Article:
Bagga Khan Group and Syncopation/ Kashi, Anahad Foundation
Here’s an interesting blend of Meghwal bhajan from Rajasthan with contemporary jazz. On ‘Kashi’, Jaisalmer-based singer Bagga Khan and his group team up with jazz band Syncopation to narrate a Kabir tale.
The song talks of how people from Kashi (Varanasi) tried to play a prank on Sant Kabir. The amalgam of folk vocals with jazz arrangements is smooth, as the tandoora, dholak and manjira play alongside the saxophone, electric guitar, bass and drums.
Khan’s rustic voice provides a folk feel, and the main vocals linger in your mind.
Rating: 8/ 10
Zarir Marfatia/ Eyes Half Closed, self-released
Some months ago, Mumbai-based Zarir Marfatia released his debut single ‘Parallel Lines”. It was a simple and effective song with pleasant arrangements.
Marfatia continues his good form on his new song ‘Eyes Half Closed’, where he sings “And I’ll keep living with eyes half closed, ’cause you’re the only one I want to see.”
Available on Apple Music and Spotify, this is the kind of love song you’d want to sing along. Near guitars and keyboards, and vibrant rhythms, act as the perfect backdrop.
Rating: 9/ 10
Tripta Parashar ft. King Guru/ Kamli, Zee Music Company
One is confused whether this new Punjabi song ‘Kamli’ is a tribute to mascara or Lady Gaga. You have lines talking of waterproof mascara and black mascara, and dresses that seem like leftovers from Lady Gaga’s wardrobe.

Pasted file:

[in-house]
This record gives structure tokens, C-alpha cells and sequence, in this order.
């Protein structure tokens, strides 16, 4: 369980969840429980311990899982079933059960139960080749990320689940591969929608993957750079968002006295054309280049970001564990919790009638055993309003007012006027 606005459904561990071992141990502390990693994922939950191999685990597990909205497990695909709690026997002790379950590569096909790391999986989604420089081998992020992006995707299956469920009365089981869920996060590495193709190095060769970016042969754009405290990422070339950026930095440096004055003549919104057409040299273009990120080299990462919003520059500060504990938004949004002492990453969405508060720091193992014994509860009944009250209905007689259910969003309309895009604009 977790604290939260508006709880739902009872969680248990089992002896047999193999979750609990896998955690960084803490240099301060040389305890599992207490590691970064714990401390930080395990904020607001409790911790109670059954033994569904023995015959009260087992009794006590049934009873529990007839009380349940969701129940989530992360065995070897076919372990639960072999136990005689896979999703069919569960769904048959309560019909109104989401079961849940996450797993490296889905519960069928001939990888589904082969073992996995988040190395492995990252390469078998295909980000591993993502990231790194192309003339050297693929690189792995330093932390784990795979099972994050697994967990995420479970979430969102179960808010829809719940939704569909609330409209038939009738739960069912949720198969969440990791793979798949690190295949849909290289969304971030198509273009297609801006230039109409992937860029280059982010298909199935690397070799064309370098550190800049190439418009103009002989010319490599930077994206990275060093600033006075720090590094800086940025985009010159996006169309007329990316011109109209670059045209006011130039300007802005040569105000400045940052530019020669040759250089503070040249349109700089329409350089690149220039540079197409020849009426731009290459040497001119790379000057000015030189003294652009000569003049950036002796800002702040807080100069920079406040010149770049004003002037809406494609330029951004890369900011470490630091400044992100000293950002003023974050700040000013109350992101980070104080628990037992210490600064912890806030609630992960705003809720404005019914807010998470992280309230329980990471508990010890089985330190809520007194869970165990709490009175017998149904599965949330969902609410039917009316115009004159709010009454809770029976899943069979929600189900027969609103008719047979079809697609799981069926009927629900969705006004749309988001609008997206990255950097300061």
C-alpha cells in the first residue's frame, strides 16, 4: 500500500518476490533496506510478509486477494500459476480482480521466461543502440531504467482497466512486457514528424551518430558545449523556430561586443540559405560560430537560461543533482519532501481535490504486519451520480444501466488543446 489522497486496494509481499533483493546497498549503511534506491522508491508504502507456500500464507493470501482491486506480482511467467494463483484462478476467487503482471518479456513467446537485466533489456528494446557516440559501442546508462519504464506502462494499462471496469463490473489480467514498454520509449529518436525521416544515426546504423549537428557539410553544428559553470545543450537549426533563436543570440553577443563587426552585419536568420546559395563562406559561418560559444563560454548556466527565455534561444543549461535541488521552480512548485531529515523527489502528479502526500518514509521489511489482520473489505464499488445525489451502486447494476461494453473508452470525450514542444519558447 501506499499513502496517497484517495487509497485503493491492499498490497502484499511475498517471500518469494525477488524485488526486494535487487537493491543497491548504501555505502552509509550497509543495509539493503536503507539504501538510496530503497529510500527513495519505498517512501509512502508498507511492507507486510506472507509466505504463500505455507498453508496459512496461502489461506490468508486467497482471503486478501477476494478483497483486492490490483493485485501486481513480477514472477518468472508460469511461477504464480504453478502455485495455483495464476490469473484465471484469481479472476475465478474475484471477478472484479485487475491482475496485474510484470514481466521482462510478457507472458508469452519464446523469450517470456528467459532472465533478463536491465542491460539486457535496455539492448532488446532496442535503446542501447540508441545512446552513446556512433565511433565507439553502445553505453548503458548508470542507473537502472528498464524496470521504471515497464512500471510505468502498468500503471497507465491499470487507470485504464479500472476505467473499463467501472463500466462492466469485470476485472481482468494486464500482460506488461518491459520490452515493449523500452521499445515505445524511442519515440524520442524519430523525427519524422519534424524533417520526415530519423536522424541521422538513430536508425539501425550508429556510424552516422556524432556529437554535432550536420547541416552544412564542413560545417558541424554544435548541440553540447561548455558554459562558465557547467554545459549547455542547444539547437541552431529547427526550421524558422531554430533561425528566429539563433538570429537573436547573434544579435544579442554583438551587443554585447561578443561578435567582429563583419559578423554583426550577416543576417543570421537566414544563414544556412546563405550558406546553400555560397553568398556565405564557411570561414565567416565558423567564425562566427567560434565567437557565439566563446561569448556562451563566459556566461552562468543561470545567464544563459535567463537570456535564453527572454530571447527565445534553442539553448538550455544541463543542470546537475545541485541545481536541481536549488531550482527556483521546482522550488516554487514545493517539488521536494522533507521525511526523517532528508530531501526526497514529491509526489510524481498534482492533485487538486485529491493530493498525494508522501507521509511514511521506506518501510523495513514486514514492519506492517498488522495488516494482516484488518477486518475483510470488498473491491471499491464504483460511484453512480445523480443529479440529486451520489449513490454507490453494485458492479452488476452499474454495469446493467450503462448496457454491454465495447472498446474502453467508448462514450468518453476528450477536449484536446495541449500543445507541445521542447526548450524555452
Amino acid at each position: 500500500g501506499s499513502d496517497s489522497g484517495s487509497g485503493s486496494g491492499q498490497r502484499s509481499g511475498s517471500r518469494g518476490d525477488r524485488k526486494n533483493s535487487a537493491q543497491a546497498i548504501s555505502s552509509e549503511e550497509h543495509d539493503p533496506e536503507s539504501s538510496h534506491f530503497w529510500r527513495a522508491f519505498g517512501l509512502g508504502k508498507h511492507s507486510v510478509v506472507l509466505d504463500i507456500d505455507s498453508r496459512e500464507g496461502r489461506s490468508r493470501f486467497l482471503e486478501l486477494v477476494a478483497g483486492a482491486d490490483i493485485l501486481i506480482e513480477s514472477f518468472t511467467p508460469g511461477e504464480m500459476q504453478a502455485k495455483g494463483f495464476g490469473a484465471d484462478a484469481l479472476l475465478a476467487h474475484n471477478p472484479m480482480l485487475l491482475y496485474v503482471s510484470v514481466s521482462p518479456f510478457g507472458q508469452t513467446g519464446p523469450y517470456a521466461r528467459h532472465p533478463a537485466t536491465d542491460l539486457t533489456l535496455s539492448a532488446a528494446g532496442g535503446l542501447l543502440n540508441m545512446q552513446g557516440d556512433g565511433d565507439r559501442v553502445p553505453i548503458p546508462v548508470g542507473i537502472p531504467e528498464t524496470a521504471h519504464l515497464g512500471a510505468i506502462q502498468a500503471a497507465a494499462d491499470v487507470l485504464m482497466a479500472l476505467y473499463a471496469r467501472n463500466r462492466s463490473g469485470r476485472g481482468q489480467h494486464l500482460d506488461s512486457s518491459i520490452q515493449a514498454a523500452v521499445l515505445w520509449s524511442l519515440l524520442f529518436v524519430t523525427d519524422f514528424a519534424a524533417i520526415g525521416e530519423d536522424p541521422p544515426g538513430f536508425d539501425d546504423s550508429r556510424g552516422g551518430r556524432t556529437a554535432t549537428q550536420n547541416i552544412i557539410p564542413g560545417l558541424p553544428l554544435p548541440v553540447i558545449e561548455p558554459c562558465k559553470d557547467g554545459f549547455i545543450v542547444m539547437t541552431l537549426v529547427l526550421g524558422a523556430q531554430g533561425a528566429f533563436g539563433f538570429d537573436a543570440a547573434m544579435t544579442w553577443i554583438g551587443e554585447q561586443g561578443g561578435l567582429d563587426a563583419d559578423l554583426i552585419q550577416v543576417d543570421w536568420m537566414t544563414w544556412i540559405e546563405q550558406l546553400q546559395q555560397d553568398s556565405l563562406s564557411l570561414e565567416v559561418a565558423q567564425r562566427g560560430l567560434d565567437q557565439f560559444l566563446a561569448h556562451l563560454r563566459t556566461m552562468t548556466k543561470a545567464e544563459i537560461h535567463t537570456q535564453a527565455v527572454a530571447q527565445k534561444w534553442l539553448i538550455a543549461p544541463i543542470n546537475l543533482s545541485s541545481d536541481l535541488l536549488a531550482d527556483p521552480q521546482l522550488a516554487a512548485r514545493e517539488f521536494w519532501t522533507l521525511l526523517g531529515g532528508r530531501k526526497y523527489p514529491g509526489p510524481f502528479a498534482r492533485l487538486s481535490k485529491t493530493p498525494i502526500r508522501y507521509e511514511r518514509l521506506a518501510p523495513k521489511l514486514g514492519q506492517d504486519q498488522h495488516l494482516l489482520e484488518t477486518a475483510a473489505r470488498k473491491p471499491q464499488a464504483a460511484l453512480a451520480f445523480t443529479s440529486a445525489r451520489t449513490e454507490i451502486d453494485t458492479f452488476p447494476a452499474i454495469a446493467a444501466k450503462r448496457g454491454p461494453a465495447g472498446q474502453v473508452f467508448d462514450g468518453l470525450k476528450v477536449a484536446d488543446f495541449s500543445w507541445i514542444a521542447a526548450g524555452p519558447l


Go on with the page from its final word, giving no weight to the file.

To be fair, Tripta Parasher comes up with a catchy tune worthy of a few dance steps. Yet it isn’t anything new, and the words talk of a girl who wants to ‘nach poori raataan’ to catch the attention of Lady Gaga.
There’s also a totally out-of-place rap stretch by King Guru, a name that seems inspired by Badshah and Guru Randhawa. Yet, if you skip that, you have a fairly hummable tune.
Rating: 6/ 10
Gayatri Asokan/ Yun Sajaa Chaand, self-released
In the concluding part of her series Classics From The Heart, singer Gayatri Asokan presents ‘Yun Saja Chand’, a Faiz Ahmed Fair ghazal earlier rendered by Asha Bhosle. Asokan has a pleasant voice, which goes perfectly with the words.
The ghazal’s matla goes “Yun sajaa chaand ke chhalka tere andaz ka rang, Yun fazaa mehki ke badla mere humraaz ka rang.” Sitar player Purbayan Chatterjee, guitarist Rickraj Nath and percussionist Shikhar Naad Qureshi provide perfect accompaniment.
The song has a soft and romantic aura, and Asokan brings out its emotion soulfully.
Rating: 8/ 10
Shriya Rao/ Leave It Be, True School Of Music
At the age of 13, Shriya Rao has been making waves on the Mumbai gig scene. We saw her at a James Bond themed concert a few months ago, and were impressed by her sheer confidence and stage presence.
Rao has now released the single ‘Leave It Be’, with music by Ashutosh Pathak. In an environment-friendly message she intends to spread among children, she sings, “Our evolution says leave it be, our survival says leave it be, Mother Nature says leave it be, We don’t need more and more, just leave it be.”
The use of over-dubs enhances the impact. Showing perfect control over her pitching, Rao comes up with a winner.
Rating: 8/ 10
Tushar Mishra, Anushree Gupta, Sukanti Roy/ Tishnagi, self-released
Composed by Tushar Mishra, Anushree Gupta and Sukanti Roy, and sung by Gupta, ‘Tishnagi’ has a lot in its favour. It’s a crisp, guitar-driven composition with identifiable, bittersweet lyrics.
What it needed was some more soul in the vocals, as there’s something flattish about its rendition that mars its impact. The words “Tishnagi ab tumse hi hai, bandagi ab tumse hi hai, haathon ki lakeerein ban gaye tum” strike a chord.
The good thing about ‘Tishnagi’ is its simple approach. A welcome effort, despite the drawbacks.